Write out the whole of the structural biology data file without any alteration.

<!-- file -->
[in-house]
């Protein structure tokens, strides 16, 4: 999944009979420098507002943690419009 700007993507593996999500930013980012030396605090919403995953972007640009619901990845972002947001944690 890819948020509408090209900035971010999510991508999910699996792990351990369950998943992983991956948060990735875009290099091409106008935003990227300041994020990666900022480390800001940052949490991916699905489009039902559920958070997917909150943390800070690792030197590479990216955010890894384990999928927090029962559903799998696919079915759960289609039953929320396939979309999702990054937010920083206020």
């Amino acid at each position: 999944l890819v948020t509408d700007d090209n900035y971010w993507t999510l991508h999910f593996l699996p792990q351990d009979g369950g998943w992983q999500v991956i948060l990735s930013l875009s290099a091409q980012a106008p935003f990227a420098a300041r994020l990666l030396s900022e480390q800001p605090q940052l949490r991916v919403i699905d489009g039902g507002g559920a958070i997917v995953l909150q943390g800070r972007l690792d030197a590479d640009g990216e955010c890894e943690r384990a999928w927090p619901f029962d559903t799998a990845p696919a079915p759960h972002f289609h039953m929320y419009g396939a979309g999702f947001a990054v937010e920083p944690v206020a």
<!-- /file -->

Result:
[in-house]
């Protein structure tokens, strides 16, 4: 999944009979420098507002943690419009 700007993507593996999500930013980012030396605090919403995953972007640009619901990845972002947001944690 890819948020509408090209900035971010999510991508999910699996792990351990369950998943992983991956948060990735875009290099091409106008935003990227300041994020990666900022480390800001940052949490991916699905489009039902559920958070997917909150943390800070690792030197590479990216955010890894384990999928927090029962559903799998696919079915759960289609039953929320396939979309999702990054937010920083206020």
């Amino acid at each position: 999944l890819v948020t509408d700007d090209n900035y971010w993507t999510l991508h999910f593996l699996p792990q351990d009979g369950g998943w992983q999500v991956i948060l990735s930013l875009s290099a091409q980012a106008p935003f990227a420098a300041r994020l990666l030396s900022e480390q800001p605090q940052l949490r991916v919403i699905d489009g039902g507002g559920a958070i997917v995953l909150q943390g800070r972007l690792d030197a590479d640009g990216e955010c890894e943690r384990a999928w927090p619901f029962d559903t799998a990845p696919a079915p759960h972002f289609h039953m929320y419009g396939a979309g999702f947001a990054v937010e920083p944690v206020a």